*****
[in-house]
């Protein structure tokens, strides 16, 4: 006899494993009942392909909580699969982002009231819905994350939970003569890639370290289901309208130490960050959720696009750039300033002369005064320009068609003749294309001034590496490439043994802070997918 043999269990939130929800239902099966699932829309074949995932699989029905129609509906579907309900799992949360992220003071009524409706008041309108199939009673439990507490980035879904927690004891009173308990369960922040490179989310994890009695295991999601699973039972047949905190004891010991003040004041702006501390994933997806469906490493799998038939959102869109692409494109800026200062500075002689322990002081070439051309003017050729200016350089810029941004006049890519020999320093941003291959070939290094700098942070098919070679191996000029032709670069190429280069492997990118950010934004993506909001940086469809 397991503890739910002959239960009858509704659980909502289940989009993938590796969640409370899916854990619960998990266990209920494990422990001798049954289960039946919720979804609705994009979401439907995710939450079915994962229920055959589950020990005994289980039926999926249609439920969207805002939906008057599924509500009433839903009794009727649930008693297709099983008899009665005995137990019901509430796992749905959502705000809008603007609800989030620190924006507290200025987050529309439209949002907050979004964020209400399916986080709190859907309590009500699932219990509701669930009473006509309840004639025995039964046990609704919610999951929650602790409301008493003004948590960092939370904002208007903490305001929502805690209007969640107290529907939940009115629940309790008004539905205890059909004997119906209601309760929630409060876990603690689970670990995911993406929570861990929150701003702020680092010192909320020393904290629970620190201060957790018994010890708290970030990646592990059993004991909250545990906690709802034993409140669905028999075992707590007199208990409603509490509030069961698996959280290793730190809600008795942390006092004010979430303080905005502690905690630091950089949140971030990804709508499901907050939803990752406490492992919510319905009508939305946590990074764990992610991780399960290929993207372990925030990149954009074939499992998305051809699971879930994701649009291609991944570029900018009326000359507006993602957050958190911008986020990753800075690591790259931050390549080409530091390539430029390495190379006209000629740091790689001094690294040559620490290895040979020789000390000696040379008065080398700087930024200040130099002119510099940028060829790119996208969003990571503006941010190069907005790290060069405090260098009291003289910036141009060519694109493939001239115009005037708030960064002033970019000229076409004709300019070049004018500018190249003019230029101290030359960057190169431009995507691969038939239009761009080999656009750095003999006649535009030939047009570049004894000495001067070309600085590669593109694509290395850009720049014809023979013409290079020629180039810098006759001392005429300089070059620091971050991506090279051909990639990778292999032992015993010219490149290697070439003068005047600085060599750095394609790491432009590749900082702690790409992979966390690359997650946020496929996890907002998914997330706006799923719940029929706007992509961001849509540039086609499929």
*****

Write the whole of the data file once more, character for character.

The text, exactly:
[in-house]
């Protein structure tokens, strides 16, 4: 006899494993009942392909909580699969982002009231819905994350939970003569890639370290289901309208130490960050959720696009750039300033002369005064320009068609003749294309001034590496490439043994802070997918 043999269990939130929800239902099966699932829309074949995932699989029905129609509906579907309900799992949360992220003071009524409706008041309108199939009673439990507490980035879904927690004891009173308990369960922040490179989310994890009695295991999601699973039972047949905190004891010991003040004041702006501390994933997806469906490493799998038939959102869109692409494109800026200062500075002689322990002081070439051309003017050729200016350089810029941004006049890519020999320093941003291959070939290094700098942070098919070679191996000029032709670069190429280069492997990118950010934004993506909001940086469809 397991503890739910002959239960009858509704659980909502289940989009993938590796969640409370899916854990619960998990266990209920494990422990001798049954289960039946919720979804609705994009979401439907995710939450079915994962229920055959589950020990005994289980039926999926249609439920969207805002939906008057599924509500009433839903009794009727649930008693297709099983008899009665005995137990019901509430796992749905959502705000809008603007609800989030620190924006507290200025987050529309439209949002907050979004964020209400399916986080709190859907309590009500699932219990509701669930009473006509309840004639025995039964046990609704919610999951929650602790409301008493003004948590960092939370904002208007903490305001929502805690209007969640107290529907939940009115629940309790008004539905205890059909004997119906209601309760929630409060876990603690689970670990995911993406929570861990929150701003702020680092010192909320020393904290629970620190201060957790018994010890708290970030990646592990059993004991909250545990906690709802034993409140669905028999075992707590007199208990409603509490509030069961698996959280290793730190809600008795942390006092004010979430303080905005502690905690630091950089949140971030990804709508499901907050939803990752406490492992919510319905009508939305946590990074764990992610991780399960290929993207372990925030990149954009074939499992998305051809699971879930994701649009291609991944570029900018009326000359507006993602957050958190911008986020990753800075690591790259931050390549080409530091390539430029390495190379006209000629740091790689001094690294040559620490290895040979020789000390000696040379008065080398700087930024200040130099002119510099940028060829790119996208969003990571503006941010190069907005790290060069405090260098009291003289910036141009060519694109493939001239115009005037708030960064002033970019000229076409004709300019070049004018500018190249003019230029101290030359960057190169431009995507691969038939239009761009080999656009750095003999006649535009030939047009570049004894000495001067070309600085590669593109694509290395850009720049014809023979013409290079020629180039810098006759001392005429300089070059620091971050991506090279051909990639990778292999032992015993010219490149290697070439003068005047600085060599750095394609790491432009590749900082702690790409992979966390690359997650946020496929996890907002998914997330706006799923719940029929706007992509961001849509540039086609499929």